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GLIN==> IISG News: Chicago Nature Centers are Rich in Public Benefit



FOR IMMEDIATE RELEASE
 
 
July 20, 2006
Source: Daniel McGrath (312) 996-5723; dmcgrath@uic.edu
 

Chicago Nature Centers are Rich in Public Benefit
 
URBANA - In the economic battle for land in urban and suburban environments, all too often, natural areas are sacrificed for the sake of development. But nature preserves provide benefits for more than just flora and fauna. According to an Illinois-Indiana Sea Grant study, these green places provide public benefits that can be measured in terms of dollars and cents.
 
Daniel McGrath, an economist at the Institute for Environmental Science and Policy at the University of Illinois at Chicago, calculated the worth of two nature centers in Cook County to those who use them. He found that these sites are highly valued public resources--to the tune of more than $8 million per year.
 
"That figure represents the total amount that residents of metropolitan Chicago are willing to pay in time and travel costs to visit these two sites over the course of a season," said McGrath. Calculating the value of one's time is related to specific measures, such as income.
 
McGrath surveyed over 350 one-day visitors at the Chicago Park District?s North Park Village Nature Center on the City?s northwest side and the Forest Preserve District of Cook County?s Sand Ridge Nature Center in South Holland, just south of the city limits.  Annually, the North Park site receives about 15,000 adult visitors and Sand Ridge about 10,000.
 
"We calculate that these visitors are willing to pay with their time and money, on average, about $1,200 over the course of a season," said McGrath. "People who come to the North Park site really love it and make it part of their lives. They typically visit about six times a season to bird watch or hike."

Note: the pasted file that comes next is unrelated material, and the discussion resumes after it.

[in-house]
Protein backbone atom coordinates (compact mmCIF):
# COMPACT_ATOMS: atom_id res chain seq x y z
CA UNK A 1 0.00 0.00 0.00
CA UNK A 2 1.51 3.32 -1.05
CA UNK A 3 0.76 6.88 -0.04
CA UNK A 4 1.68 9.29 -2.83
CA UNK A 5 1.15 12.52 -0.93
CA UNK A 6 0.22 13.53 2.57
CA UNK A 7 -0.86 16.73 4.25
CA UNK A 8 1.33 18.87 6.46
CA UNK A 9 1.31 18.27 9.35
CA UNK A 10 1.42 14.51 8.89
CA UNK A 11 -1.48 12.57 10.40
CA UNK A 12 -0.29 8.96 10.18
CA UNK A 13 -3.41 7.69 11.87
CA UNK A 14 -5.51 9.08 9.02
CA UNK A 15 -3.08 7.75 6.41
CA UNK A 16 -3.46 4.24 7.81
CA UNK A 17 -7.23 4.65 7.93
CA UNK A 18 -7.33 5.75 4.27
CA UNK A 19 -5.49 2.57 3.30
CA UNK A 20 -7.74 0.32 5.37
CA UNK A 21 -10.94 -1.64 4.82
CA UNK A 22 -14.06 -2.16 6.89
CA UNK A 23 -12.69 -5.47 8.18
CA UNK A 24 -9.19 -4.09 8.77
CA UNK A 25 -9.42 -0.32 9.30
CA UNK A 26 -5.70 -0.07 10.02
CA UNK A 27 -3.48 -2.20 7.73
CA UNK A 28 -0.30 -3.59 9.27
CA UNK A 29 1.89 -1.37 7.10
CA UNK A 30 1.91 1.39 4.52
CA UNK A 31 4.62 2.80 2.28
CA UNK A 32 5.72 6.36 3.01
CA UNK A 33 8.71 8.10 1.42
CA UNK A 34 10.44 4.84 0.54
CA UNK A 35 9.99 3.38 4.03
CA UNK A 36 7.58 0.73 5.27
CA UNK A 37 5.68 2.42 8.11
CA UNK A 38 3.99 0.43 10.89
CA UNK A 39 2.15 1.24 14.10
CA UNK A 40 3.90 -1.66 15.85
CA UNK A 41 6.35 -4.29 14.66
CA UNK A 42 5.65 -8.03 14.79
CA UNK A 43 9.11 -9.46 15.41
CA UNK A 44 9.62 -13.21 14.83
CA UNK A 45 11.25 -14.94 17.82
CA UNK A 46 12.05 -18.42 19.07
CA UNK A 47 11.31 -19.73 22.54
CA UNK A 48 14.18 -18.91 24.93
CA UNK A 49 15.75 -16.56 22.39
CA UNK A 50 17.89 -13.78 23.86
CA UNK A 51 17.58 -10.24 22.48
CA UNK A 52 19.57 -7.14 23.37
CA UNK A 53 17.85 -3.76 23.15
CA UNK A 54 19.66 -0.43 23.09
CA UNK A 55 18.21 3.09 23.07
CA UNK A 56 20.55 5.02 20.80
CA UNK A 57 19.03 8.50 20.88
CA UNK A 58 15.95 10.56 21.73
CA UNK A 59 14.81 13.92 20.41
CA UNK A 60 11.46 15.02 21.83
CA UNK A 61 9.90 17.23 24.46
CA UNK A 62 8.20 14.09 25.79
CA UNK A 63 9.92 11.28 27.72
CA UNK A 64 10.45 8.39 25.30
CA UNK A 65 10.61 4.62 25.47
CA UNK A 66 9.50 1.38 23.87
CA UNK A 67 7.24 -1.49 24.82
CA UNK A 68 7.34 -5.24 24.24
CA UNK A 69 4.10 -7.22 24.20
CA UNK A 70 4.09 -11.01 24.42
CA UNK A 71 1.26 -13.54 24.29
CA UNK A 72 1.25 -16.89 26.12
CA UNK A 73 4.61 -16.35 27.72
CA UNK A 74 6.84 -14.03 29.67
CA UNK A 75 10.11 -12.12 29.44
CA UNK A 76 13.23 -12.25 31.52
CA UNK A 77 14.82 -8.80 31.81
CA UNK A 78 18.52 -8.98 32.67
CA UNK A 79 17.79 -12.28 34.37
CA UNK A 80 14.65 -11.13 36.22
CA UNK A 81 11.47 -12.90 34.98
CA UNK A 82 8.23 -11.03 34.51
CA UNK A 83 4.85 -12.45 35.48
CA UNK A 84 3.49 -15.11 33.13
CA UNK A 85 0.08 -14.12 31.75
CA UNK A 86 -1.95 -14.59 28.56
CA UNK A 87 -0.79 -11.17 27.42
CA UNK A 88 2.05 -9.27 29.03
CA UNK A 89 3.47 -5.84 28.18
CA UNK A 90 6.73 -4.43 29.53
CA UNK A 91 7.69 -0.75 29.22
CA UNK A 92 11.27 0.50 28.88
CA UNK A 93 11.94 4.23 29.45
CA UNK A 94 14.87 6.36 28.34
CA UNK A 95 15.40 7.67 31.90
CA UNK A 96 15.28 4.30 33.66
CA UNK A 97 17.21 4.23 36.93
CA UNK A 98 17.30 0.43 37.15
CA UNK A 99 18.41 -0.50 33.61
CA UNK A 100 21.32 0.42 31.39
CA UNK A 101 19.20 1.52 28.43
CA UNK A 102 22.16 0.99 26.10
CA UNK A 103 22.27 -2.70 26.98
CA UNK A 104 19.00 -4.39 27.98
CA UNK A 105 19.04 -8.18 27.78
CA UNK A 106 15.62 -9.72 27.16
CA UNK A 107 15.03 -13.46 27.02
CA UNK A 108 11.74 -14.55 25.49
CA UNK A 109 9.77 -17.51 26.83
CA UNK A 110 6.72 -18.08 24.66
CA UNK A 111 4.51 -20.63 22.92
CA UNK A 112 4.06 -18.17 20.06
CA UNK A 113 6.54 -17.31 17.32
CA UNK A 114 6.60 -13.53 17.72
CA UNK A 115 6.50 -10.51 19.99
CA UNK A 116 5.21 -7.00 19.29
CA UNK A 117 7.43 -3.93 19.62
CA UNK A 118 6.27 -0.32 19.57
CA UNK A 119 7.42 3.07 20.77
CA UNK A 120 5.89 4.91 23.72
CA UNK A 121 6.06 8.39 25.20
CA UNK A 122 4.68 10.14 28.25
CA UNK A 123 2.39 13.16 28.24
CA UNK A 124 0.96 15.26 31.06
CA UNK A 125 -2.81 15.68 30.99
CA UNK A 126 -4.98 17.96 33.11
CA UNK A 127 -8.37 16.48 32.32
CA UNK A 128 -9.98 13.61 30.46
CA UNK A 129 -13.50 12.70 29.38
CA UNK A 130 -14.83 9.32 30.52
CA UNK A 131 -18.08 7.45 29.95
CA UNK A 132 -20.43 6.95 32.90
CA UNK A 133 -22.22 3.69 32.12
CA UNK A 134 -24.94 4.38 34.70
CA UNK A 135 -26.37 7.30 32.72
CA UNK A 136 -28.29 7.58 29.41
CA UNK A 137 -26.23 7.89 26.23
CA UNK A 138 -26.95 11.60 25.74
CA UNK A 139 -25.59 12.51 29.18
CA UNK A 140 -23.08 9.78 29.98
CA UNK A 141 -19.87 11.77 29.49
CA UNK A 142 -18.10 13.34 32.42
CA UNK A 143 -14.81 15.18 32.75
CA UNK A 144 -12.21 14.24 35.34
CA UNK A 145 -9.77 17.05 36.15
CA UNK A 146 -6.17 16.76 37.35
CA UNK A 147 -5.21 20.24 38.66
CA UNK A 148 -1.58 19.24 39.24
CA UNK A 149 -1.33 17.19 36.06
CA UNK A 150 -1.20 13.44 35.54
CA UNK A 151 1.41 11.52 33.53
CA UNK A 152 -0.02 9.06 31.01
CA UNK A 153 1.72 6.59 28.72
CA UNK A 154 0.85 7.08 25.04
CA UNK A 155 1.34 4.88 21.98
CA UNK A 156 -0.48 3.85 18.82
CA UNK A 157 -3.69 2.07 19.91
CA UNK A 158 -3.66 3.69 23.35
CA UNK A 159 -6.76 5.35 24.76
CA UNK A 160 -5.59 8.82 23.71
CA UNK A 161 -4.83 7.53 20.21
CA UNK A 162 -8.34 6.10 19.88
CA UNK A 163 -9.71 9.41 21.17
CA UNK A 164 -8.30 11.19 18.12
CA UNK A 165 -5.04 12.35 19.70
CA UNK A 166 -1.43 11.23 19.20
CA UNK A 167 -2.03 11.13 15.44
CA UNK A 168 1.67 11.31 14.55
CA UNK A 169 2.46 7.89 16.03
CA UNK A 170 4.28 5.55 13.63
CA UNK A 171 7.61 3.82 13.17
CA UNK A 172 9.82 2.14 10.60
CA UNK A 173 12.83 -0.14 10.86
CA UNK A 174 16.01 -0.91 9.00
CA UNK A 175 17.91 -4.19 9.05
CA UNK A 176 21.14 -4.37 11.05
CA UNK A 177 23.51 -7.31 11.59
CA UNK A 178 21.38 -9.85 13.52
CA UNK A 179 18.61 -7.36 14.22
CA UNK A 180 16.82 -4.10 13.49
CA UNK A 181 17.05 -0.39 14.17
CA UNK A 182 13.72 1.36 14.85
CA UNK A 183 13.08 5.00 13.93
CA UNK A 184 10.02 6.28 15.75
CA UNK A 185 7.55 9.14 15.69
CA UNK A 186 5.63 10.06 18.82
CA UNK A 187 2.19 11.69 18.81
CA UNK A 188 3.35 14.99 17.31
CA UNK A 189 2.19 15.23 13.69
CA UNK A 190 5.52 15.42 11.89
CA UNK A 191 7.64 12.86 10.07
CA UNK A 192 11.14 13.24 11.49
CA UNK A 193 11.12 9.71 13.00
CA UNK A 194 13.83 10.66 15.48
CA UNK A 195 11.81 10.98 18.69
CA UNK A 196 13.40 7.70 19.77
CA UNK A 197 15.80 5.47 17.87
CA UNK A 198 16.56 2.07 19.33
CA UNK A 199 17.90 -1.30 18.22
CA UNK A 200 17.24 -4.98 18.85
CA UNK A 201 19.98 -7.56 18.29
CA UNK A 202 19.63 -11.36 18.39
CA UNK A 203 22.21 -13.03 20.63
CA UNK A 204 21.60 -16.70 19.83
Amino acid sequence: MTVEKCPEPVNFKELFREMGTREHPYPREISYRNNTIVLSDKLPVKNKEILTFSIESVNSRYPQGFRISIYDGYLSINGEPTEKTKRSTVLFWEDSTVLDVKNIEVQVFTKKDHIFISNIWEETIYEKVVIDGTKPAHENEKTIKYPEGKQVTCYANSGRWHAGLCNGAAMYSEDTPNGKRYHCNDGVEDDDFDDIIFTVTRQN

According to McGrath, the results in this study actually reflect conservative estimates of the economic values of the nature centers. He found visitors at these sites who traveled from Wisconsin, Nebraska, Iowa, and other parts of the world, but they were not included in his results. "You can't accurately assess travel costs when a trip involves more than one destination," he explained. Nor did he calculate the educational benefits that nature centers provide through school-children visits, which can be significant.
 
So what does this study mean for the new Ford Calumet Environmental Center planned for the Hegewisch Marsh on the southeast side of Chicago, which will likely cost $7.5 million in donated funds to develop? "There are a number of factors to consider, including the site's location and size," said McGrath, "But the research results suggest that, from a cost-benefit point of view, the welfare gains of this environmental center will support a significant share, if not all of the cost to build and maintain it."
 
Earlier this month, the results of McGrath's study were presented to the Calumet Governmental Working Group hosted by the City of Chicago.
 
The Calumet region was at one time one of the largest wetland complexes in the country. Later, the region became a center of industry, producing steel, railroad cars and more. Now that much of the industry has moved on, city and state governments are focused on reviving both the economy and ecology of the region. According to the City of Chicago, the Ford Calumet Environmental Center is slated to open in late 2008.
 
The economic value of nature centers in urban environments can go well beyond visitor benefits. McGrath is now assessing the impact that the North Park Village Nature Center has had on residential values in that neighborhood, which may provide further insight potential benefits of the new Ford Calumet Environmental Center.
 
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The Illinois-Indiana Sea Grant College Program is one of more than 30 National Sea Grant College Programs. Created by Congress in 1966, Sea Grant combines university, government, business and industry expertise to address coastal and Great Lakes needs.  Funding is provided by the National Oceanic Atmospheric Administration (NOAA), U. S. Department of Commerce, the University of Illinois at Urbana-Champaign and Purdue University at West Lafayette, Indiana.

Irene Miles
Illinois-Indiana Sea Grant
376 NSRC
1101 W. Peabody Dr.
Urbana, Il 61801
(217) 333-8055
FAX (217) 333-8046